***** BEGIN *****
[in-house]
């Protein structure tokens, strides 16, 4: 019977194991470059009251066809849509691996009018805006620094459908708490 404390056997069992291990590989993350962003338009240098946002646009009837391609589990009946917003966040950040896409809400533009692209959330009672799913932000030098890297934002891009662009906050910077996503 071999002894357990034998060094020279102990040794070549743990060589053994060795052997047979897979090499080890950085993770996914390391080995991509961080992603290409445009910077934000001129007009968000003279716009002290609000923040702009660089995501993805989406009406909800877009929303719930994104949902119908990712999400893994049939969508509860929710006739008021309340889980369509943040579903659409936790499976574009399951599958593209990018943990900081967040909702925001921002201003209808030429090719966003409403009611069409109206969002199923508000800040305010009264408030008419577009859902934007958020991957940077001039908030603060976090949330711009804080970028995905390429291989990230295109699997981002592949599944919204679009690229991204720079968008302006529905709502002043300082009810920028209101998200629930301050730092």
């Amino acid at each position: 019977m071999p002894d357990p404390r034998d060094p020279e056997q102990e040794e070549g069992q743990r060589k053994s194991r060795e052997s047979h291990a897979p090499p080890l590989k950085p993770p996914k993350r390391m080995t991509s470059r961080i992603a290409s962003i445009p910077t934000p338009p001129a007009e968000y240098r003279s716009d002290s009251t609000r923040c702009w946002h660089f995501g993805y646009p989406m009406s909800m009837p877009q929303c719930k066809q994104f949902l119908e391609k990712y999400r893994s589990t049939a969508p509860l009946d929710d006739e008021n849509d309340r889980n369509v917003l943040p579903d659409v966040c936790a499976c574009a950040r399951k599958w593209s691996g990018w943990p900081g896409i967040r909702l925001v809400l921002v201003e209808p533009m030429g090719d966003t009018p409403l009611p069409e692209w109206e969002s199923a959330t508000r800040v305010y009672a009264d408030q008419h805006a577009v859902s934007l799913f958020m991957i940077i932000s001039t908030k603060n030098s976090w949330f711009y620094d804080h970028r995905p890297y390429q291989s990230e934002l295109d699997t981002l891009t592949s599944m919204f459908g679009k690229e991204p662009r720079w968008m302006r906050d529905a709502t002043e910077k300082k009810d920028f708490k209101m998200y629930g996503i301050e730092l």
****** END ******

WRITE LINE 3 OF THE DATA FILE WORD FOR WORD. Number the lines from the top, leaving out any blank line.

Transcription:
């Amino acid at each position: 019977m071999p002894d357990p404390r034998d060094p020279e056997q102990e040794e070549g069992q743990r060589k053994s194991r060795e052997s047979h291990a897979p090499p080890l590989k950085p993770p996914k993350r390391m080995t991509s470059r961080i992603a290409s962003i445009p910077t934000p338009p001129a007009e968000y240098r003279s716009d002290s009251t609000r923040c702009w946002h660089f995501g993805y646009p989406m009406s909800m009837p877009q929303c719930k066809q994104f949902l119908e391609k990712y999400r893994s589990t049939a969508p509860l009946d929710d006739e008021n849509d309340r889980n369509v917003l943040p579903d659409v966040c936790a499976c574009a950040r399951k599958w593209s691996g990018w943990p900081g896409i967040r909702l925001v809400l921002v201003e209808p533009m030429g090719d966003t009018p409403l009611p069409e692209w109206e969002s199923a959330t508000r800040v305010y009672a009264d408030q008419h805006a577009v859902s934007l799913f958020m991957i940077i932000s001039t908030k603060n030098s976090w949330f711009y620094d804080h970028r995905p890297y390429q291989s990230e934002l295109d699997t981002l891009t592949s599944m919204f459908g679009k690229e991204p662009r720079w968008m302006r906050d529905a709502t002043e910077k300082k009810d920028f708490k209101m998200y629930g996503i301050e730092l």